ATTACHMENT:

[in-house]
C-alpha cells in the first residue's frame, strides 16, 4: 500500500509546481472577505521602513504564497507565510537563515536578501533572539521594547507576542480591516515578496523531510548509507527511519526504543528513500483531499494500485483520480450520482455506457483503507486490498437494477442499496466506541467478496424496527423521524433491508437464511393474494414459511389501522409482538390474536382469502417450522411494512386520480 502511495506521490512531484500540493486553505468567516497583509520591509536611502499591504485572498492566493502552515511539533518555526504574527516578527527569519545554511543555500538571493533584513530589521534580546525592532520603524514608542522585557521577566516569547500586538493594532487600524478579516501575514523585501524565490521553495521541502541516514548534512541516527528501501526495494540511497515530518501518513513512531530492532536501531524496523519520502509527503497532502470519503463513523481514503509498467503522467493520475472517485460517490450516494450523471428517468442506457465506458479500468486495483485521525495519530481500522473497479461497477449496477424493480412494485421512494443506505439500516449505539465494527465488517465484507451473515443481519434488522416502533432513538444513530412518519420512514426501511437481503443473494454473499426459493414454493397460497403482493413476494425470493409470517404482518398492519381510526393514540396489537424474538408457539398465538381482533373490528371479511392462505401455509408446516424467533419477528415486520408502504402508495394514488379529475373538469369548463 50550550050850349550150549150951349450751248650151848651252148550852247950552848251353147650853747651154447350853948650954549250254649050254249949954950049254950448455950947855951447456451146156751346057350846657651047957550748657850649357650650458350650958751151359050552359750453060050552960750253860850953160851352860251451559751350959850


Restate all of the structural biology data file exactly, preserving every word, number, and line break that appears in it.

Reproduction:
[in-house]
C-alpha cells in the first residue's frame, strides 16, 4: 500500500509546481472577505521602513504564497507565510537563515536578501533572539521594547507576542480591516515578496523531510548509507527511519526504543528513500483531499494500485483520480450520482455506457483503507486490498437494477442499496466506541467478496424496527423521524433491508437464511393474494414459511389501522409482538390474536382469502417450522411494512386520480 502511495506521490512531484500540493486553505468567516497583509520591509536611502499591504485572498492566493502552515511539533518555526504574527516578527527569519545554511543555500538571493533584513530589521534580546525592532520603524514608542522585557521577566516569547500586538493594532487600524478579516501575514523585501524565490521553495521541502541516514548534512541516527528501501526495494540511497515530518501518513513512531530492532536501531524496523519520502509527503497532502470519503463513523481514503509498467503522467493520475472517485460517490450516494450523471428517468442506457465506458479500468486495483485521525495519530481500522473497479461497477449496477424493480412494485421512494443506505439500516449505539465494527465488517465484507451473515443481519434488522416502533432513538444513530412518519420512514426501511437481503443473494454473499426459493414454493397460497403482493413476494425470493409470517404482518398492519381510526393514540396489537424474538408457539398465538381482533373490528371479511392462505401455509408446516424467533419477528415486520408502504402508495394514488379529475373538469369548463 50550550050850349550150549150951349450751248650151848651252148550852247950552848251353147650853747651154447350853948650954549250254649050254249949954950049254950448455950947855951447456451146156751346057350846657651047957550748657850649357650650458350650958751151359050552359750453060050552960750253860850953160851352860251451559751350959850